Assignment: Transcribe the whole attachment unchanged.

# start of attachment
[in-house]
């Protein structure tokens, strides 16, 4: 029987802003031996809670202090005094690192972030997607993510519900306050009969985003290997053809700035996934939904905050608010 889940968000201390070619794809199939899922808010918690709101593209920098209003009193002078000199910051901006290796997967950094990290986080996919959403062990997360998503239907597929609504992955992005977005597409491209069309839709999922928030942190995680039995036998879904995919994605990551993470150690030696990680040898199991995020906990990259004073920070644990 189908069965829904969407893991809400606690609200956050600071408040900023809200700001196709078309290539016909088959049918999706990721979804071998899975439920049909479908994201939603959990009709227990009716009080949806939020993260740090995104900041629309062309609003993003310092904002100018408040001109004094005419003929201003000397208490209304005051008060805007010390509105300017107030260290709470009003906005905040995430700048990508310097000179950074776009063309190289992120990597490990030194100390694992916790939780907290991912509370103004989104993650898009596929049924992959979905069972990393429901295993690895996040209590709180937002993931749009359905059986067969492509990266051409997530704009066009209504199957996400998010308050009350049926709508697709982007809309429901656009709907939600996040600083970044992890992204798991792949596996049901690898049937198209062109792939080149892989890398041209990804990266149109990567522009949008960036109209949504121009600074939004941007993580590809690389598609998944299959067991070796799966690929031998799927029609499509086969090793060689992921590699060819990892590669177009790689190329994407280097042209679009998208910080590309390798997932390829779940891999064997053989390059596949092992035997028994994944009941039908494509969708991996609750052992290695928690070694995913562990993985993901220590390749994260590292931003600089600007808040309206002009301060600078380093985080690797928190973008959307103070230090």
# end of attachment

[in-house]
């Protein structure tokens, strides 16, 4: 029987802003031996809670202090005094690192972030997607993510519900306050009969985003290997053809700035996934939904905050608010 889940968000201390070619794809199939899922808010918690709101593209920098209003009193002078000199910051901006290796997967950094990290986080996919959403062990997360998503239907597929609504992955992005977005597409491209069309839709999922928030942190995680039995036998879904995919994605990551993470150690030696990680040898199991995020906990990259004073920070644990 189908069965829904969407893991809400606690609200956050600071408040900023809200700001196709078309290539016909088959049918999706990721979804071998899975439920049909479908994201939603959990009709227990009716009080949806939020993260740090995104900041629309062309609003993003310092904002100018408040001109004094005419003929201003000397208490209304005051008060805007010390509105300017107030260290709470009003906005905040995430700048990508310097000179950074776009063309190289992120990597490990030194100390694992916790939780907290991912509370103004989104993650898009596929049924992959979905069972990393429901295993690895996040209590709180937002993931749009359905059986067969492509990266051409997530704009066009209504199957996400998010308050009350049926709508697709982007809309429901656009709907939600996040600083970044992890992204798991792949596996049901690898049937198209062109792939080149892989890398041209990804990266149109990567522009949008960036109209949504121009600074939004941007993580590809690389598609998944299959067991070796799966690929031998799927029609499509086969090793060689992921590699060819990892590669177009790689190329994407280097042209679009998208910080590309390798997932390829779940891999064997053989390059596949092992035997028994994944009941039908494509969708991996609750052992290695928690070694995913562990993985993901220590390749994260590292931003600089600007808040309206002009301060600078380093985080690797928190973008959307103070230090």